According to John Cage, “There is no such thing as an empty space or an empty time. There is always something to see, something to hear. In fact, try as we may to make a silence, we cannot.”
There are two things that I am passionate about: exercise and design. Design out of love. Exercise out duty and years of discipline. So, when I came to Taylor’s University, I found an apartment within walking distance and then when I discovered that my office was on the C9, I realized I had built in exercise. Also, the elevators are hot, crowded and SLOW.
So, contemplating Cage, I found his considerations to be so true and have attempted to include the idea in my daily life. We are surrounded by constant sounds but we have learned not to hear Them. I lived in Doha, Qatar for five years. I went to the desert often where I thought I would be likely to experience total silence. It is impossible. Though the desert might be quieter than most of the places we are familiar with in Malaysia, it is truly amazing that there are sounds all of the time—shifting sands, a bird call, distant motor, and even at night the low-level sounds continue.
So many sounds are around us and are impossible to even identify so I have attempted to use this in a positive way. For instance, if I am waiting for someone who is late and I am quite bored, I focus on sounds. First, yes, they serve as a distraction, but I learning to identify them becomes intriguing, and the time passes more quickly.
Visual culture is all around as well —sometimes wonderfully engaging and other times in need of further consideration. Climbing stairs offers time and multiple perspectives to contemplate these things, and here at Taylor’s you will find a wonderful mix of both nature and manmade. Have you noticed how plants and vines incorporate themselves within the concrete and metal structures. How the railings and various ducts are perches for birds. Despite all of the geometry, nature adds contrast, color and softens the edges.
So, I have taken this idea to make climbing the nine flights of stairs more interesting. I learned very early on, that the lifts are slow and are often crowded, and always hot. I see people hovering in front of the lifts. They have pushed the buttons and both lights are on but the lift is likely to take several minutes. They willing wait and see nothing (well, often their phones.) Alternatively, I walk pass them and begin to ascend the stairs. There are many benefits.
I don’t have to wait.
I am burning up calories.
I am getting much needed exercise.
I can look around. Sometimes I notice the textured treads on the stairs. Other times I look at the sky or the details of the ceiling or the way each floor has different sounds, different views.
I can focus on sounds and notice how they vary each day.
All of this is so much more absorbing than huddling with others in a noisy, sweaty compartment.
I have the freedom to go at whatever pace suits me which is often determined by what I am carrying or what shoes I am wearing.
I walk to campus and usually arrive on C2. That is the level that has the most foot traffic and is open to the major walkway in the university, so usually active sounds and human voices. After doing this for over a year, I notice a variation of pitches and tempos.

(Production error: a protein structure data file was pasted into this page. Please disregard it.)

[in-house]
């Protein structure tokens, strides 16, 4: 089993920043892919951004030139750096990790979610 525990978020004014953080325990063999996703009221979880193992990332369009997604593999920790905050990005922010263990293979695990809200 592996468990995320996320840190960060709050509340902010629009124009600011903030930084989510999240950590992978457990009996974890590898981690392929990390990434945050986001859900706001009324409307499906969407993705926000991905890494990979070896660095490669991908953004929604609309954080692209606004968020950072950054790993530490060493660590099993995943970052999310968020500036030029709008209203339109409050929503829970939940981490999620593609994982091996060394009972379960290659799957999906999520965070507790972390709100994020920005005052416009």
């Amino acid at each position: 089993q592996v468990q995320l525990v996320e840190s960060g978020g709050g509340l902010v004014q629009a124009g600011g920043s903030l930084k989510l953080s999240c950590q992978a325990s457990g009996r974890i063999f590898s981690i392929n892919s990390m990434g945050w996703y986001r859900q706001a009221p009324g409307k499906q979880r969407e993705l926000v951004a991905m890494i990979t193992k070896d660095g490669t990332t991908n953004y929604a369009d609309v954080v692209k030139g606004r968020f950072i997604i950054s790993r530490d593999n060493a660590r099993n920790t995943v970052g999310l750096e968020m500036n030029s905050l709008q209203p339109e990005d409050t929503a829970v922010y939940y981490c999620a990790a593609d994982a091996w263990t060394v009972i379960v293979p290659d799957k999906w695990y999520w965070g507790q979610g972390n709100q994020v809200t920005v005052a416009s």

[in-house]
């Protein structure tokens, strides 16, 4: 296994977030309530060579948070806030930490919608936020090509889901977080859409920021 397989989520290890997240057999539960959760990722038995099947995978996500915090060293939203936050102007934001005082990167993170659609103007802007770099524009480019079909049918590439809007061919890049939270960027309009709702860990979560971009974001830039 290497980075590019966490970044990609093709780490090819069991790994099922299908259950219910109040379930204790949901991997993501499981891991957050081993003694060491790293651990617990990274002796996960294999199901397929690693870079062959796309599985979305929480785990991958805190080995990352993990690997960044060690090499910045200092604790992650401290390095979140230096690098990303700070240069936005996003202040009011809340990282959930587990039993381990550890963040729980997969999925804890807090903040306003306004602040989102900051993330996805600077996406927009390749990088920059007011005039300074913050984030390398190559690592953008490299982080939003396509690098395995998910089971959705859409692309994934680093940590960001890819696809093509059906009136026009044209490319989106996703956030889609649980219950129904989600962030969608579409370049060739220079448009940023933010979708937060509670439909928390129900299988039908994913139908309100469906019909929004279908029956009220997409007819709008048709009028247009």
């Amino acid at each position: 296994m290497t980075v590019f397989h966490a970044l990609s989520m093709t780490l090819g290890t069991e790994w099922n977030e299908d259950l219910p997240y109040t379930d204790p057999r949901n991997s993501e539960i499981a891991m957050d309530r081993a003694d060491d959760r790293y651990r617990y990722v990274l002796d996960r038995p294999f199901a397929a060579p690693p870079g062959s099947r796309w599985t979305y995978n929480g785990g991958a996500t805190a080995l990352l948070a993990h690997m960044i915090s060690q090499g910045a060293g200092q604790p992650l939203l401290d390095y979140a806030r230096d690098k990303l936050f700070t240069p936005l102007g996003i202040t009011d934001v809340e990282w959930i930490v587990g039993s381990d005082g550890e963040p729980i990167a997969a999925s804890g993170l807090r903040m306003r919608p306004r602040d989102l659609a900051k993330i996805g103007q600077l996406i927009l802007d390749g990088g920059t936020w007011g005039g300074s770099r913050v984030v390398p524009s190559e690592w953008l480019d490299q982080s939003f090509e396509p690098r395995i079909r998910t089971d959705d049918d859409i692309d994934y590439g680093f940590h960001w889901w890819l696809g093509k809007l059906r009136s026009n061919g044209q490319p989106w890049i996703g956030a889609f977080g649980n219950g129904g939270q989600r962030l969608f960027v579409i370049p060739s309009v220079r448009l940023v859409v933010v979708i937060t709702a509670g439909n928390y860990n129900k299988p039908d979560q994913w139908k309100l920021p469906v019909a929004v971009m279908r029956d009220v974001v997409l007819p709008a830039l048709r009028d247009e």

I begin walking up the steps. Each one of my steps makes a different kind of sound depending upon what shoes I am wearing. My sandals tend to be softer, scratchier than my boots which have a heavier, scuffing sound.
Mostly though I am noticing what I will find as I approach each level. Either I can play a game where I can anticipate what sound I will be hearing or just allow myself to experience the sound as new. I go past the large words painted in the library. Silence on one floor and then Quiet on the next. One sign indicates examination—be quiet. I wonder, is this always so? Or simply the sign was never removed. Obviously, weather will affect the sounds but most mornings in particular are not rainy and are likely to have a lot of activity due to the arrival of students and staff. And then I can critique the typography i.e. place, size, colour, letter spacing.
There are lots of industrial sounds: motors and fans. The pitch changes as does volume as I make my climb. There are often bird sounds around level six. Seems there are places that the birds are landing or even have nests. In addition, I find various principles of design: alignment, perspective, rhythm, texture, contrast, etc. I can play with these each time or seek out new ones and consider how they change with time of day, weather, day of the week etc. the number of other people using the stairs; always the sounds of the lifts moving up and down or the beeps indicating arrival of the lift, etc.
Try it. I guarantee you won’t even think about how far you have come or how far you have to go but will enjoy the short time in which you not only have had a bit exercise but are now more tuned into the sensations all around. And another benefit here at Taylor’s, you can change colours by going to different blocks. Some days when I go to class on E1, I take the stairs on C for a few levels (all yellow), then cross over to D to get a splash of orange for a few floors and then across to E to yet another colour.
And more than likely, you will beat the elevator.